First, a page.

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{bio,medical} informatics

Saturday, August 26, 2000

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MIT Technology Review The Great Gene Grab
"Biotech companies are snapping up patents on human genes. Will the trend mean powerful new medicines, or will it quash biomedical innovation?"
MIT Technology Review The Case for Gene Patents
"Nowhere are patents more central to the creative process than in genetic drug development, where human genes and their expressed proteins themselves are developed as therapies. The biotechnology industry in the United States has brought a handful of these crucial new products (recombinant human insulin, to name one of the most familiar) to market and is on the threshold of a bonanza of genetic drugs and vastly greater relief for ill and aging populations around the world.

Patent protection is the sine qua non of that bonanza."

MIT Technology Review Toward Sharing the Genome
"The raw data of the human genome should be an “IP-free zone,” opines author Seth Shulman, to preserve our precious shared genetic heritage and update outmoded notions of intellectual property."

redux [07.17.00]
GeneLetter Committee examines gene patents
"Scientists and biotechnology experts on Thursday sharply disagreed before a House subcommittee over whether it should be easier or harder to patent human genes and genomic inventions.

Dr. Harold Varmus, former head of the National Institutes of Health and current president of the Memorial Sloan-Kettering Cancer Center, said that it is currently too easy to patent genetic discoveries."

"But other witnesses said that patents should be even more available to encourage the development of critically needed medical advances. "The development of cures for uncured diseases, such as kidney cancer, will come out of the Human Genome Project only if commercial development can take place," testified Carl Dixon, President and Chief Executive Officer of the Kidney Cancer Association."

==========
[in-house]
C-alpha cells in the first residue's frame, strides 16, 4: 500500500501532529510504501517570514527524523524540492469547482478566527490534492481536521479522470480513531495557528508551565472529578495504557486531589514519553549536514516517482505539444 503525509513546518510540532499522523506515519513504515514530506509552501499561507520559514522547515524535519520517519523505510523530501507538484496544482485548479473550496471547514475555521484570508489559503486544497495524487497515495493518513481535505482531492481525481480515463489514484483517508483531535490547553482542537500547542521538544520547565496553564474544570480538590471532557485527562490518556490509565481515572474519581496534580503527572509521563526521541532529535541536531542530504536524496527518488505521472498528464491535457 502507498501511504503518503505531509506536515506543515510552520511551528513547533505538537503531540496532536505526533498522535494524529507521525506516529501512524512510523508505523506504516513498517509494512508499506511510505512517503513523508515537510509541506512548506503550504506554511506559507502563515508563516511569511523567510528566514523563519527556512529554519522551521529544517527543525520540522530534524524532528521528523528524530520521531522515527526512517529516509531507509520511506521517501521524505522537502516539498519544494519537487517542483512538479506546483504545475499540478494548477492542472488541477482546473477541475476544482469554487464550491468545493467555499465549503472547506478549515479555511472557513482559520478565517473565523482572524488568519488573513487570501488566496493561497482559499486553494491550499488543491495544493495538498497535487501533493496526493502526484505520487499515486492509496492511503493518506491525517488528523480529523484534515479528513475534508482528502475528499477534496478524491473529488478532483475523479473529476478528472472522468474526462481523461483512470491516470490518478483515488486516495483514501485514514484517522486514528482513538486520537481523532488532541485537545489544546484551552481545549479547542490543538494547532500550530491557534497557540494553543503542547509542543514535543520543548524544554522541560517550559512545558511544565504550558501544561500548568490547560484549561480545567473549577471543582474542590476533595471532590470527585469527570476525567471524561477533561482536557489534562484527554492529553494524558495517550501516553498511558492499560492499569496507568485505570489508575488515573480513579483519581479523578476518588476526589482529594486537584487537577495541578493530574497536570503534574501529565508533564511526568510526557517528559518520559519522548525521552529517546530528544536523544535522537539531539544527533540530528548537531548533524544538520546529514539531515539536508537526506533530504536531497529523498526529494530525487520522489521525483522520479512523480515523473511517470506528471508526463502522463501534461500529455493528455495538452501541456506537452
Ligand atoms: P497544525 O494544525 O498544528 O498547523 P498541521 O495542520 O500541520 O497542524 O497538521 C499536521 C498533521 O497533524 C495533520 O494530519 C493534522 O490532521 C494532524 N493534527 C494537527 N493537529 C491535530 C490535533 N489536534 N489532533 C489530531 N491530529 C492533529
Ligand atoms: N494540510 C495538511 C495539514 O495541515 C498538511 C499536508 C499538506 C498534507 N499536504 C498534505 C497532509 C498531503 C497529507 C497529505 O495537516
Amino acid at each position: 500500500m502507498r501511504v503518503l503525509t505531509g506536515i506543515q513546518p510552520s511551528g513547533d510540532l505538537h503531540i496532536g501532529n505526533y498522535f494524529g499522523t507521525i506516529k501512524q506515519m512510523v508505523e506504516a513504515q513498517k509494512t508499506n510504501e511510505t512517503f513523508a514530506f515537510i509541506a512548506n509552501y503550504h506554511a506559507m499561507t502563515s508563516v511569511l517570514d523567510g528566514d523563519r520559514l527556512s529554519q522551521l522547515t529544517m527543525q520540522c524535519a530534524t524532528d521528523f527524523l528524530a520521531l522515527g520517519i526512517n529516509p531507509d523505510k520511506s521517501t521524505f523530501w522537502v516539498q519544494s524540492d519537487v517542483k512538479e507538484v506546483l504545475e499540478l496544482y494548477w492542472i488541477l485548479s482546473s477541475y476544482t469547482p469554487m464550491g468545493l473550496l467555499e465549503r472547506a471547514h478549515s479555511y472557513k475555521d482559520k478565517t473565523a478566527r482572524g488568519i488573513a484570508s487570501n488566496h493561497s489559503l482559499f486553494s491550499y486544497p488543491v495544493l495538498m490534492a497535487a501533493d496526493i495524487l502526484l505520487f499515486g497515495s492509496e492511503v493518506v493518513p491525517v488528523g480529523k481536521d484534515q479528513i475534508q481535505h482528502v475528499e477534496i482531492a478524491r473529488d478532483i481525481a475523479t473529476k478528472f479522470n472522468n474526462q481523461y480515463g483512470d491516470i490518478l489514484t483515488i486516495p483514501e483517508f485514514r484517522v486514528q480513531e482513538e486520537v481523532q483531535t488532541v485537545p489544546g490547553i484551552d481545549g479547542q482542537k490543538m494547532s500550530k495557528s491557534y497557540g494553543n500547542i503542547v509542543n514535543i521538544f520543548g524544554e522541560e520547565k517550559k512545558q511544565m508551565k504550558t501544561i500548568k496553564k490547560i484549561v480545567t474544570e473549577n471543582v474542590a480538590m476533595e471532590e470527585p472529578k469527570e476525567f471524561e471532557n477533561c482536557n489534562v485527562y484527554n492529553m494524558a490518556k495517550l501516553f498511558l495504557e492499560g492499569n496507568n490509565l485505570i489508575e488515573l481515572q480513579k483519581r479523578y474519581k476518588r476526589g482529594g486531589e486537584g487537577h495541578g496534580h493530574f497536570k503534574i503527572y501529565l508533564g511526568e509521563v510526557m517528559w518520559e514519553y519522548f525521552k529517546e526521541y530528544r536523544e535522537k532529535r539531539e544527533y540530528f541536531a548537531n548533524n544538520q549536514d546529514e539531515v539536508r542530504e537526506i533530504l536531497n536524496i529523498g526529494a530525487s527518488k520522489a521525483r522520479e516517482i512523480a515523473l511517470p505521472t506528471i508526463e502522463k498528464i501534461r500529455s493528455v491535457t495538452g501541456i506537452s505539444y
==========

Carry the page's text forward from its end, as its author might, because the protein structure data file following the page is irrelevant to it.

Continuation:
redux [04.26.00]
Signals Homestead 2000: The Genome
""The analogy that I would use is that of a minefield," said Bob Levy, senior VP of science and technology for American Home Products. "We are spending an incredible amount of time now, when we find exciting targets and begin to validate them, in trying to define who has rights to what. And we're finding, in almost every product that we look at, that someone has patented the protein, the gene, a fragment, a diagnostic test." Levy noted that untangling patent rights, and determining which patents are dominant, are increasingly time-consuming and expensive tasks. And patent-holders must be paid. "The royalties that will be involved soon in some of the products that we are bringing to market, they're already up into the ten, fourteen, fifteen percent [range]," said Levy. "And that may increase with time.""

redux [03.18.00]
HMS Beagle Patenting Genes Is It Necessary and Is It Evil?
[requires 'free' registration]
"Last October, biologists' neck hair rose when J. Craig Venter announced his company, Celera, had filed 6,500 provisional patent applications for human genes. Henry Ford mass-produced automobiles - it seems evident we are now entering an era in which intellectual property is rolling off the assembly lines. Is this really the ultimate legacy of Watson and Crick's elegant double helix? And what does it portend for the future of biology?"

[ rhetoric ]

Bioinformatics will be at the core of biology in the 21st century. In fields ranging from structural biology to genomics to biomedical imaging, ready access to data and analytical tools are fundamentally changing the way investigators in the life sciences conduct research and approach problems. Complex, computationally intensive biological problems are now being addressed and promise to significantly advance our understanding of biology and medicine. No biological discipline will be unaffected by these technological breakthroughs.


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